3. me says:

    Enough of this touchy feely family stuff… Please give your best estimate (on a scale of 1 to 10), What is the likelihood of you cruising again within the next 20 years.

    Yep, factor in a boat, the kid (maybe more…because once it rains it pours).
    Factor in a continuing sinking US economy (sorry to be negative…but didn’t we all know this was overdue). Factor in everything…surely you two have enough experience to know what is involved with cruising and the sacrifices in life it entails. So, give your best (not pollyanna) estimate, for the benefit of all out there in cyberspace who aren’t (and don’t wish to be) parents…..or hell, even those who are.

    In a way it doesn’t really matter, after all, who says sail boat cruising is the best life has to offer. I certainly wouldn’t go that far.

    Having said that…if you were to seriously consider another boat….what would be the next compromise?

  4. joshua says:

    Well, we think it will probably be inconvenient to go cruising with a very young child, so we probably won’t go for at least a couple of years. We talked with a lot of people (mostly europeans) cruising with kids and the wisdom seems to be that they do well from 4 on, but younger kids are just too much work.

    The cruising kids are really great though. They seem really well adjusted and relate well to all age groups. In addition, they have an empathy for other cultures that cannot be gained without traveling and experiencing them first hand. It is also an invaluable lesson in freedom and responsibility. The freedom of sailing is real and the consequences of bad choices are just as real. In contrast, many Americans think freedom means choosing their brand loyalty to beer or soft drink companies.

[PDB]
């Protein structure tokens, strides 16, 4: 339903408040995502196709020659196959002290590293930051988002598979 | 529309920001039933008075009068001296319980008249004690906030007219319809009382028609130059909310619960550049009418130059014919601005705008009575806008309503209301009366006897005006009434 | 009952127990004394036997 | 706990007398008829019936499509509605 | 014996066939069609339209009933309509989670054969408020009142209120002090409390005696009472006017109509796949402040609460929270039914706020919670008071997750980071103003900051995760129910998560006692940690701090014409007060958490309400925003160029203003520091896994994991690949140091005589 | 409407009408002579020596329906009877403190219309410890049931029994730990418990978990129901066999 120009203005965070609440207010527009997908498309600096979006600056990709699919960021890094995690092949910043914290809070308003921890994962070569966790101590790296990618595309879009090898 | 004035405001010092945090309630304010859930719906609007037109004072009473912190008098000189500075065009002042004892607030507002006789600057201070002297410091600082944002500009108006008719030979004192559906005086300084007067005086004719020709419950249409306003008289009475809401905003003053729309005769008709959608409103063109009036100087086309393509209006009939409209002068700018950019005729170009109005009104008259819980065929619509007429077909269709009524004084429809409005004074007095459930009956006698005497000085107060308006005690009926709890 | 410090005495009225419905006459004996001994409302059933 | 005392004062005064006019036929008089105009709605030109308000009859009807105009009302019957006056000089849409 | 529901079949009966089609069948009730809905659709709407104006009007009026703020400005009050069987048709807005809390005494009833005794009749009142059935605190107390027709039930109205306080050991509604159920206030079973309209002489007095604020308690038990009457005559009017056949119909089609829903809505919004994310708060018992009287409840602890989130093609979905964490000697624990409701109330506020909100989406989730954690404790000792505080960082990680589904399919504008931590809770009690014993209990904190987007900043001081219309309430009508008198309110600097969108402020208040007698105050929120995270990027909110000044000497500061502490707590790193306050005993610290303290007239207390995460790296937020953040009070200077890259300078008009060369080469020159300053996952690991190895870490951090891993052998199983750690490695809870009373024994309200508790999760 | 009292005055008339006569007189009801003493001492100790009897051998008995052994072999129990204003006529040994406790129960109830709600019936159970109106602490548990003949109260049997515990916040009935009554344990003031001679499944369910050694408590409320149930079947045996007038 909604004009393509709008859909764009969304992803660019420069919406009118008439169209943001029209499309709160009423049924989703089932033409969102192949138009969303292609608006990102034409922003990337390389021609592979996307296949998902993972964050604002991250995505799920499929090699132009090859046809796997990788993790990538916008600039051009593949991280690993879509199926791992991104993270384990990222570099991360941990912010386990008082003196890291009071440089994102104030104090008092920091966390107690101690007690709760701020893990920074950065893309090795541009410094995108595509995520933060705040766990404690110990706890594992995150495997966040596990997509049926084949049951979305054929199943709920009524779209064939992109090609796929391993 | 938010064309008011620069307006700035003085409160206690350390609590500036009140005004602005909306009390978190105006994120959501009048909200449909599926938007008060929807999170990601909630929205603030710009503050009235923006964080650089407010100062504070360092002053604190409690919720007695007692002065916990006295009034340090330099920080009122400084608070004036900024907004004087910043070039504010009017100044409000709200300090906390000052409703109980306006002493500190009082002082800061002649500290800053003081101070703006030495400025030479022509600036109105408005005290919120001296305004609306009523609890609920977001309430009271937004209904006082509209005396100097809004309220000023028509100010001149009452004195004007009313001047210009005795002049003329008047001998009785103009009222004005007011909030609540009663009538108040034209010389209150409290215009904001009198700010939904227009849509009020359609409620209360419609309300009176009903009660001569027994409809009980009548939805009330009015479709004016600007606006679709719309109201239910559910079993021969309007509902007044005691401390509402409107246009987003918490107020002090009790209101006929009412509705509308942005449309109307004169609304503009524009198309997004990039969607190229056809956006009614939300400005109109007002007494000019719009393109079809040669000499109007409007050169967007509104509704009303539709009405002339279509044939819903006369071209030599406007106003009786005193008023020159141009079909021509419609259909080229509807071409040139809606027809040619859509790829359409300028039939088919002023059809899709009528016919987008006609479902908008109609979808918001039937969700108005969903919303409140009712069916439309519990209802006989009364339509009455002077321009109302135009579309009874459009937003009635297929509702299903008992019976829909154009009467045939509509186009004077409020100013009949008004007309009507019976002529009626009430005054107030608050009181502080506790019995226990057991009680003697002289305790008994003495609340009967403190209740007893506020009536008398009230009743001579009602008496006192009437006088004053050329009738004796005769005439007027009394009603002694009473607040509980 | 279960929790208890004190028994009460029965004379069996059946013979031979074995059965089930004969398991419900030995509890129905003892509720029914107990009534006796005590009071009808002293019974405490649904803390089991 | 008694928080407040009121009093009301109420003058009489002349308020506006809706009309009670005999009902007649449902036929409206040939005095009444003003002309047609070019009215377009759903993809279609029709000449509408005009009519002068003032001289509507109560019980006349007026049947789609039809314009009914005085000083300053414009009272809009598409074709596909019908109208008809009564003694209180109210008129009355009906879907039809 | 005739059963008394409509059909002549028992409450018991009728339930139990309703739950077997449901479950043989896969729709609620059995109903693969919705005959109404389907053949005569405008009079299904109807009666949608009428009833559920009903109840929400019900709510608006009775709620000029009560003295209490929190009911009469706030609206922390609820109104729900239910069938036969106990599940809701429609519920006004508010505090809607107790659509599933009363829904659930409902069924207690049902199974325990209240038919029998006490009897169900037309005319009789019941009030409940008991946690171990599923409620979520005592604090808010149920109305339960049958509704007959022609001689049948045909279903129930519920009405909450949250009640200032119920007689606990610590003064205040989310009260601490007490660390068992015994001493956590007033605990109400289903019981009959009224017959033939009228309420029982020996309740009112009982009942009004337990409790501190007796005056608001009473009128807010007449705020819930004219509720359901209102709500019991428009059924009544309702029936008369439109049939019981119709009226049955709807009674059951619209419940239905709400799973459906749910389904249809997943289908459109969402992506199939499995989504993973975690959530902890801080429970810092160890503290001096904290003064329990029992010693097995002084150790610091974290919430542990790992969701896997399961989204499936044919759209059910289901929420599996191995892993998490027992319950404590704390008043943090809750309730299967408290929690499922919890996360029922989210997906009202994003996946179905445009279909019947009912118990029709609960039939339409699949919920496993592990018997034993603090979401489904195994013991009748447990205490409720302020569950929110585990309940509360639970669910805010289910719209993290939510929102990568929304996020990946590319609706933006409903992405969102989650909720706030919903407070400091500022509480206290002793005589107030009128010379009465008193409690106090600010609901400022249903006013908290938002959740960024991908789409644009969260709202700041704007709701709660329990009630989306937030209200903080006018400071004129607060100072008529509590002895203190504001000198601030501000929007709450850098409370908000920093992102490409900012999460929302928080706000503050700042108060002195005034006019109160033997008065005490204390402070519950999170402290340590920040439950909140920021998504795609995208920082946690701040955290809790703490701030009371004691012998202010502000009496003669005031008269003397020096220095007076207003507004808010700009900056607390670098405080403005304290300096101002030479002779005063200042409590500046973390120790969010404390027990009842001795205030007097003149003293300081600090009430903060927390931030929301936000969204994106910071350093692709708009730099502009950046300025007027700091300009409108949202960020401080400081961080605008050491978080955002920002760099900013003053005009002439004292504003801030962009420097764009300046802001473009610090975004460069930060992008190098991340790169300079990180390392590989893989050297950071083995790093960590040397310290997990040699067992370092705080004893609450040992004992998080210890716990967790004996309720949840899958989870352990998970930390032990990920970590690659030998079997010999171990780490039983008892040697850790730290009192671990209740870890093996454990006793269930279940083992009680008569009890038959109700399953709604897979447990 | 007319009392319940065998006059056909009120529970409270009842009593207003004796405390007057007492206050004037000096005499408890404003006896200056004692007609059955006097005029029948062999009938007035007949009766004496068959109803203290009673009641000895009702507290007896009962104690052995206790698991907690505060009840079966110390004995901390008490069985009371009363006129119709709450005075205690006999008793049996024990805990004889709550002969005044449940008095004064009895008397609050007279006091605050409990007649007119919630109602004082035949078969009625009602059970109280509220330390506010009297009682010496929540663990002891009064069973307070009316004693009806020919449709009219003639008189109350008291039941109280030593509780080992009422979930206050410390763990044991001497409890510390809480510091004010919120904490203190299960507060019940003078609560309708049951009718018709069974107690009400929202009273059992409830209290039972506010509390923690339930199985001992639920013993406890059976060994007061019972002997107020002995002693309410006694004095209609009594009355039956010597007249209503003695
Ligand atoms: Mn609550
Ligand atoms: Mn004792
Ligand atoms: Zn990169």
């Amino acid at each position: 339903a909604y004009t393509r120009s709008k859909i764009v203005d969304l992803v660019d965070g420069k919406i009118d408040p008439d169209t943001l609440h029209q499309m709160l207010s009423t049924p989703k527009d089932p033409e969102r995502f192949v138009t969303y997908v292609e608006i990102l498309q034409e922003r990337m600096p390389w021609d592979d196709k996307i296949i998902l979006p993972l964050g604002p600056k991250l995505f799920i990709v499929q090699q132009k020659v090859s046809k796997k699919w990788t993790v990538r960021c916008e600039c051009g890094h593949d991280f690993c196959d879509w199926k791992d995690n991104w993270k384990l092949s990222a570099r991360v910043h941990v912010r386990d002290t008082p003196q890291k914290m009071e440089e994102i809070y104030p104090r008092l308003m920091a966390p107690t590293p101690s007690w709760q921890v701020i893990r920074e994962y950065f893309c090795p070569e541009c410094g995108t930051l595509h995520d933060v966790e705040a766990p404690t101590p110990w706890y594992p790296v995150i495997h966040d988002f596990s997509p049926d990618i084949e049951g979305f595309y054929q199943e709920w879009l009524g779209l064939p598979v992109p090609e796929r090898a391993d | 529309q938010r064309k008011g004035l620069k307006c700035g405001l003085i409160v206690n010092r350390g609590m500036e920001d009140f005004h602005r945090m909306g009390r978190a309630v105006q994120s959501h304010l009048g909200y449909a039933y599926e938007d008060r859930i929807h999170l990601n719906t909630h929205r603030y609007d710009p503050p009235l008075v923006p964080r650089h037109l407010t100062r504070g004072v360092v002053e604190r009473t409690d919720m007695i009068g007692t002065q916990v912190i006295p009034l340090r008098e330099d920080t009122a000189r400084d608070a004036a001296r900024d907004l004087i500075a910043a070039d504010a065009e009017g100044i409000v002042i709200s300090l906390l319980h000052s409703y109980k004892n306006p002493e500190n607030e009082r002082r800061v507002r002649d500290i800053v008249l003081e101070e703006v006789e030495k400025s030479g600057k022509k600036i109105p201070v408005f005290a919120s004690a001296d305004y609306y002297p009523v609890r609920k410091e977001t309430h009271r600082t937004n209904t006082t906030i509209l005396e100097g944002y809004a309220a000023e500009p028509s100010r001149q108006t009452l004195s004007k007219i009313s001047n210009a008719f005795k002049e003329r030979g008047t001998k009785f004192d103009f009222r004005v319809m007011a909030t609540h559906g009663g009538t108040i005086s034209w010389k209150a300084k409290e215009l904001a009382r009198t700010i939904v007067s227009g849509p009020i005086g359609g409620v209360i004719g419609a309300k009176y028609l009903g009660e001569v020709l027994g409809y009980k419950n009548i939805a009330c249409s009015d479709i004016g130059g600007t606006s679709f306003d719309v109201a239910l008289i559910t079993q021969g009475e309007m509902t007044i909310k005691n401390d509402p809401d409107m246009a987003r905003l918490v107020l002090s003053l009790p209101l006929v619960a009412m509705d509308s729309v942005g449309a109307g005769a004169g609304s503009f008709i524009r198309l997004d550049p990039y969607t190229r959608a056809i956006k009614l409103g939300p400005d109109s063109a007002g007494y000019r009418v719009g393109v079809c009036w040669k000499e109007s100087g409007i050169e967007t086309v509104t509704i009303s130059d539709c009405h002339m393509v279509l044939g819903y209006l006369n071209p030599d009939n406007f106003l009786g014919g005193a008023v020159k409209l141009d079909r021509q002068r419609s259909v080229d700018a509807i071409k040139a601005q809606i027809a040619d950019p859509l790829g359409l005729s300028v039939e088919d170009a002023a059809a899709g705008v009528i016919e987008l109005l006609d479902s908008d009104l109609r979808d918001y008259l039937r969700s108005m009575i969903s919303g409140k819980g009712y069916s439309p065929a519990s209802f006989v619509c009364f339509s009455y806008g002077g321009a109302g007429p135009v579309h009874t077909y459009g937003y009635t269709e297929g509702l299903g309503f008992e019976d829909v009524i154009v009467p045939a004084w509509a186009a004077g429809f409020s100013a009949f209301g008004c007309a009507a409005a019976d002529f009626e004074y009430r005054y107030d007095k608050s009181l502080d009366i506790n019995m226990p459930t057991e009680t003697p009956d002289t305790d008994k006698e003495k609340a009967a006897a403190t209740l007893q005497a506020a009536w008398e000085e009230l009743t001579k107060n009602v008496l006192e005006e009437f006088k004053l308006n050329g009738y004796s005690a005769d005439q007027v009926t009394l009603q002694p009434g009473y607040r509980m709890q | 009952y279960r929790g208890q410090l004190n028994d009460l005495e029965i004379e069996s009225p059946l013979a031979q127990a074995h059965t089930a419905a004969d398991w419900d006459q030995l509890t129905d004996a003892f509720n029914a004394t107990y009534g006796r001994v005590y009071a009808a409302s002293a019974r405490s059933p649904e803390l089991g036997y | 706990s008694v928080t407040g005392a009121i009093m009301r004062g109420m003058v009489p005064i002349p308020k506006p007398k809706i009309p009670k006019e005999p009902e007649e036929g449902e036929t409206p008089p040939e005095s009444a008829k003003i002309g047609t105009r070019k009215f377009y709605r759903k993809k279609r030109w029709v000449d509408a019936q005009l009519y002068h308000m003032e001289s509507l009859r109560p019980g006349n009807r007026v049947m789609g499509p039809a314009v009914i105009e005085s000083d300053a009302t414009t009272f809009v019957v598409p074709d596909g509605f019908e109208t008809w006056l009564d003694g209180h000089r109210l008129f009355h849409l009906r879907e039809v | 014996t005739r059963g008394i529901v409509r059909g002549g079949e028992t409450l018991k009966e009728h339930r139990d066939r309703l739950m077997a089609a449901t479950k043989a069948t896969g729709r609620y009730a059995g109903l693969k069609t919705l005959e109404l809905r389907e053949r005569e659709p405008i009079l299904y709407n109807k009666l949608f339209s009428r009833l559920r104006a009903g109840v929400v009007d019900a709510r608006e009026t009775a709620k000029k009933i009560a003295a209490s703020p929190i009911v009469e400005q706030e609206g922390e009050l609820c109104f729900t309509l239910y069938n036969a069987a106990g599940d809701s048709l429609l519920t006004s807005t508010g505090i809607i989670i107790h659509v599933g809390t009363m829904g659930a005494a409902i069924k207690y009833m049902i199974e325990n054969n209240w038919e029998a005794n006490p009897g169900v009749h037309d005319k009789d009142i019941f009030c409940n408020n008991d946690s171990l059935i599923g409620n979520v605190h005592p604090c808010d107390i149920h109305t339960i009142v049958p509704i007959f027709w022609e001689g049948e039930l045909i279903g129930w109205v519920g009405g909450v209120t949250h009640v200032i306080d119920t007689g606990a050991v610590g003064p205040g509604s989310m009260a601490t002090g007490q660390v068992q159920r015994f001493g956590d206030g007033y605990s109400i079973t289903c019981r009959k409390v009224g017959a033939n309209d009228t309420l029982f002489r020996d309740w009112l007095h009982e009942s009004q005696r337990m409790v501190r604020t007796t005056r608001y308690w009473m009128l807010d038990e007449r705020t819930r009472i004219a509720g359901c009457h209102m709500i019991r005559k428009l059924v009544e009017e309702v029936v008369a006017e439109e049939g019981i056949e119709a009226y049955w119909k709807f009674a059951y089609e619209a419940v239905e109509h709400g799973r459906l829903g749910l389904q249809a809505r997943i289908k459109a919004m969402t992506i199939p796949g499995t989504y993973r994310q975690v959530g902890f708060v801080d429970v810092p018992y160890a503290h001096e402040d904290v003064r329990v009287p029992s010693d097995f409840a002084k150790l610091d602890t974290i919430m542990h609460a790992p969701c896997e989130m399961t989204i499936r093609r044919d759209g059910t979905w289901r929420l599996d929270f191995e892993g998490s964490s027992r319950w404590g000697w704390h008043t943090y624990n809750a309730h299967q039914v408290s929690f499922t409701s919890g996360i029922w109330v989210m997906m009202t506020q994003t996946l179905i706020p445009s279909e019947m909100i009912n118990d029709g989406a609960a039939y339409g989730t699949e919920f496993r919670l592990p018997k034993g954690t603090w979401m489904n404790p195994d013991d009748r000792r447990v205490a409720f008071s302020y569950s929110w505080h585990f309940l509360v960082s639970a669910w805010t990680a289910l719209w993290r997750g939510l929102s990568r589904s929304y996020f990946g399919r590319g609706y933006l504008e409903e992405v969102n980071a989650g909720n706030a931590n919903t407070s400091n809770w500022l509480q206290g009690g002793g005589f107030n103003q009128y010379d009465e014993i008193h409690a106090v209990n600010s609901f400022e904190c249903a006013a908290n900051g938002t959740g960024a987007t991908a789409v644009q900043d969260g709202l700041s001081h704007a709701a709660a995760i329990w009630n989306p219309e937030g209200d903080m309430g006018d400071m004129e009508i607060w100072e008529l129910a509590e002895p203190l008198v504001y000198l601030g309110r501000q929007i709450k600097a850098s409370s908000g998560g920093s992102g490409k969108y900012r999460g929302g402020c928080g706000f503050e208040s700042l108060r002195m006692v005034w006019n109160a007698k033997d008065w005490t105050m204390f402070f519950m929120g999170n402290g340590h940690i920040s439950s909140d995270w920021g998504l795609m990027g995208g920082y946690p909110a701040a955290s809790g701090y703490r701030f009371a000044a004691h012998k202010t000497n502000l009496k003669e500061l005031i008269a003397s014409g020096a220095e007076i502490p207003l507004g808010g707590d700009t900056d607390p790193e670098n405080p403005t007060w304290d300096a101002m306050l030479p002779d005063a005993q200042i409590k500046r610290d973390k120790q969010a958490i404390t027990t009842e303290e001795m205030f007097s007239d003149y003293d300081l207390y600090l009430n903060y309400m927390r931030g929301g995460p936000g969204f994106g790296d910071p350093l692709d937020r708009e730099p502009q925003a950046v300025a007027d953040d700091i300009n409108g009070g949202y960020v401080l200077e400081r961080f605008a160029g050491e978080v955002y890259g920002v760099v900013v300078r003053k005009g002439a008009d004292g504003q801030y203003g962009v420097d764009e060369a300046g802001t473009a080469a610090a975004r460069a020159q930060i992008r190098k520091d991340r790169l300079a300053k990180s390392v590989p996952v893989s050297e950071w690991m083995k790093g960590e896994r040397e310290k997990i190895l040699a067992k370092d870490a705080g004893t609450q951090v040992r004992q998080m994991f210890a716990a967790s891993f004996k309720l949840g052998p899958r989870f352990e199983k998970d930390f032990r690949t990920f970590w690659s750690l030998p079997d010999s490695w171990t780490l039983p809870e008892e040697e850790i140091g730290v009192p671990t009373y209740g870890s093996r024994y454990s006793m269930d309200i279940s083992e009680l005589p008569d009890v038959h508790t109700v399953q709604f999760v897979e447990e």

My first experience with cruising was when I was 6-7, we spent some time with my grandparents on their 30′ Choy Lee in the Bahamas. Those were among the best experiences of my childhood, so you can bet we’ll make sure our daughter gets to see it at least once.

    Unless we plan to spend less than 3 months at a time aboard, the next boat will be bigger. I will always be an advocate for small boats. However, they are only comfortable when you are on the move. As long as you are always moving on to the next adventure the small space doesn’t seem to be a problem. However, if you want to stay somewhere for more than a month a 30′ boat starts to feel really cramped. It’s hard to explain exactly, but think about tents. When you go on a long hike you generally choose the smallest lightest tent you can find. You want it to be is easy to carry and setup and the small space for sleeping never bothers you. However, if you plan to spend a couple of weeks at the same campground that backpacker tent doesn’t look so good anymore.

    We will also put less emphasis on performance for the next boat. A fast boat is great, but it really isn’t critical because we found that we move pretty slowly anyway.

    The economy won’t matter. We will always find a way to do what we want to do. The boat itself is the biggest expense and the used boat market will rise and fall with the economy. If anything, a bad economy will make it easier to find a good boat we can afford. I know that a lot of people hold back because they don’t feel like they can afford it. I don’t have a lot of sympathy for them. In almost all cases they are just making different choices because they are unwilling to accept the risks and sacrifices it would take.

Leave a Comment

Cheyenne Weil, Joshua Coxwell